When we got to the vehicle, the soldier ordered me to get up, but I couldn’t. One of the soldiers grabbed me by the hair and pulled me up. The other soldier kicked me in the face. The soldier who grabbed me by the hair picked me up and shook me, and the other soldier moved away from me about ten meters or so, jumped up and ran at me, and kicked me in the head. They did this a few times.
After that, the soldier who was sitting all the time inside the jeep took a long red and white iron rod, which soldiers usually put on the road to stop cars in front of a checkpoint. He gave it to one of the soldiers, and he hit me in the head with it. I cried out in pain and asked him, “Why are you doing this to me? If you want to shoot me, then shoot me.” He replied: “I want to torture you.” Then he asked me if I wanted water, and I said that I did. He brought a bottle of water from the vehicle and stood facing me laughing. He threw the bottle into the vehicle and hit me in the head again, with the same iron rod. I wanted to escape but couldn’t move. I couldn’t stand it any more. I did not know what they were doing to me. One of the soldiers covered my mouth with a piece of cloth that he took from the vehicle and, together with the other soldier, threw me into the vehicle like a sack of trash and closed the door,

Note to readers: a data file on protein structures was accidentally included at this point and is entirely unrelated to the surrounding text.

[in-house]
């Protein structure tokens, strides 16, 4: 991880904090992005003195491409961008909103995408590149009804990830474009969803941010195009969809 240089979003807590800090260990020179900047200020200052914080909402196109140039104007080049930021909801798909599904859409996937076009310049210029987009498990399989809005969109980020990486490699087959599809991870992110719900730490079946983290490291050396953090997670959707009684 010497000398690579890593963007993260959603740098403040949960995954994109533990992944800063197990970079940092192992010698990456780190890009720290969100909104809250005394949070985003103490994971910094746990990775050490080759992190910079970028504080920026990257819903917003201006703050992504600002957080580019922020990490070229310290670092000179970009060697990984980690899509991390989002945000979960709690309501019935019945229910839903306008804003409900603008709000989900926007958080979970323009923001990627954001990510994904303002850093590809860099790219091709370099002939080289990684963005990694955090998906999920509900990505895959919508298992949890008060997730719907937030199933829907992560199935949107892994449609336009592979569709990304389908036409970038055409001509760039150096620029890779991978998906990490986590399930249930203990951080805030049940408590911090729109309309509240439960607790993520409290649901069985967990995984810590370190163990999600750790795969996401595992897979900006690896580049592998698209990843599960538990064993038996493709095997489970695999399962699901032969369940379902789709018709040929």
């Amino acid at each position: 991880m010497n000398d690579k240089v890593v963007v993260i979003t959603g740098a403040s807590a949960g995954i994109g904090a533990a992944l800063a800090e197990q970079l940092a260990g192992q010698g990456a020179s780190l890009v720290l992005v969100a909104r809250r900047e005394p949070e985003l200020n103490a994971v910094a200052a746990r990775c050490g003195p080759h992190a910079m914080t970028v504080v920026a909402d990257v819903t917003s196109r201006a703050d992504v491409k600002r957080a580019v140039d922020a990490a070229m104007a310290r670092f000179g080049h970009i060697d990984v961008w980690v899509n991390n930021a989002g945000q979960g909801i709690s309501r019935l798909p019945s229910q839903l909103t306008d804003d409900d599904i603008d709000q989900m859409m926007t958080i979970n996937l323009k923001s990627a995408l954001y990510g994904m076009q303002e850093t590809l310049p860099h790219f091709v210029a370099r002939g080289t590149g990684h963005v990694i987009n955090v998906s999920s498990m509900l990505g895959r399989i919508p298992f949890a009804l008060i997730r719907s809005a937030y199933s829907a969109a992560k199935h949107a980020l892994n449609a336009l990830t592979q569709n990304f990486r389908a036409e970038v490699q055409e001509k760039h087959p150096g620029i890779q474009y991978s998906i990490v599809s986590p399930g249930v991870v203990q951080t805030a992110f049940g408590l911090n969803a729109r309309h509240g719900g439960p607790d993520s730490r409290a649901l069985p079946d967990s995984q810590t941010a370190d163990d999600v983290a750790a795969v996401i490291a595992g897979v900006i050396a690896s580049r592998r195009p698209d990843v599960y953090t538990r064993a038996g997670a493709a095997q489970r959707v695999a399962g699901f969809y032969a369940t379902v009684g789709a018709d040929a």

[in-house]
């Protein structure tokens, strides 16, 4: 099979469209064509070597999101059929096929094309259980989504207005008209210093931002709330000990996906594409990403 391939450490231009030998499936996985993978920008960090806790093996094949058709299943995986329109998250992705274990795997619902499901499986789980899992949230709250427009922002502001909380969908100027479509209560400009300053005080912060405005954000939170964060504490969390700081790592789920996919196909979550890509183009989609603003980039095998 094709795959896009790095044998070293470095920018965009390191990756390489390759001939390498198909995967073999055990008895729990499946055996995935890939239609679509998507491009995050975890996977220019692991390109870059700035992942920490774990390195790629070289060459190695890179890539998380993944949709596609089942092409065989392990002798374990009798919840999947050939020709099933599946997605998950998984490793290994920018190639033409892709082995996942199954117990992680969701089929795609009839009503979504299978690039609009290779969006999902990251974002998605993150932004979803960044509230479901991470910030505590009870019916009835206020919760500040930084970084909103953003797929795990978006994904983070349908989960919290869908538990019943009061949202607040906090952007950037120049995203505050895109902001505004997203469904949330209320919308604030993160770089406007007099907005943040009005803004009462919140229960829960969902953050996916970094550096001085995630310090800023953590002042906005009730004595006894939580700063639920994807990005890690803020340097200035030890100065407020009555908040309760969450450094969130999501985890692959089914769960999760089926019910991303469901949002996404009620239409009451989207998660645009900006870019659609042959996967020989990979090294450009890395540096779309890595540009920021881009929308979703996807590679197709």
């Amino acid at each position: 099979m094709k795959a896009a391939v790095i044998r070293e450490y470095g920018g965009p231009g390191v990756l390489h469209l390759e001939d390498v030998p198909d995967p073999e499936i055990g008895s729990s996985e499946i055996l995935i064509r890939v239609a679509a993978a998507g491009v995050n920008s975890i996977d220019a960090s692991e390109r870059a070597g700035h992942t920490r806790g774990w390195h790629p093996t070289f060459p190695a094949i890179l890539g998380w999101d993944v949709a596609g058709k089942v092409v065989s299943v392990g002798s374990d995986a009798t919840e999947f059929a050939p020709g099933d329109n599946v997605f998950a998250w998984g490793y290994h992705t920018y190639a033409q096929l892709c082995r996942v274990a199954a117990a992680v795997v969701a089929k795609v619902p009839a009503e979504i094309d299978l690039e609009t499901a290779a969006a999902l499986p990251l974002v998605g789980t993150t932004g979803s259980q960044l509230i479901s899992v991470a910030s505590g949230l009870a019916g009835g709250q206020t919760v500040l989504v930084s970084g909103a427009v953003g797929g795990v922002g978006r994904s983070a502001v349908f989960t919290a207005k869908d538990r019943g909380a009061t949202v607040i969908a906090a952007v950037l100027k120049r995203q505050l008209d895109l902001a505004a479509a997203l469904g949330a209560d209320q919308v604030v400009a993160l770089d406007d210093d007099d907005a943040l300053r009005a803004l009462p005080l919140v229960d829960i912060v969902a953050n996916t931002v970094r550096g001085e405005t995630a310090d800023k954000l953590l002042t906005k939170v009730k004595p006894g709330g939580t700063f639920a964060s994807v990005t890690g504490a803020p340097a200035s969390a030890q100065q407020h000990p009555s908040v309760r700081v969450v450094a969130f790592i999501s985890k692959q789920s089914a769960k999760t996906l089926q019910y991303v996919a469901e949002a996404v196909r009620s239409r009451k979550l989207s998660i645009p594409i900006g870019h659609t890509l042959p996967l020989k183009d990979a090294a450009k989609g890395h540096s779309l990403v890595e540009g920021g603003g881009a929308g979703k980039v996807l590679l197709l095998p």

The fourth soldier was inside the vehicle and the other three continued to stand outside. I heard a jeep pass. The soldiers may have thrown me into the vehicle because they heard it pull up and did not want anybody to catch them abusing me. The soldier who was inside the vehicle the others put me in stepped on my head and kicked me all over my body. Later, he grabbed my middle finger with pliers. I couldn’t cry out because of the cloth covering my mouth.
More than five minutes passed, and then the soldiers opened the door and one of them said, “You are good, you didn’t scream.” This soldier spoke very good Arabic. From time to time, he translated what the other soldiers and I said. He took my cell phone from my pocket, took me out of the vehicle and threw me onto the ground. I saw him look at the cell phone. He asked me, “Who is this a picture of?” It was a picture of a martyr. I bought the cell phone second-hand, and the picture was there, and I didn’t erase it. I told him that I didn’t know.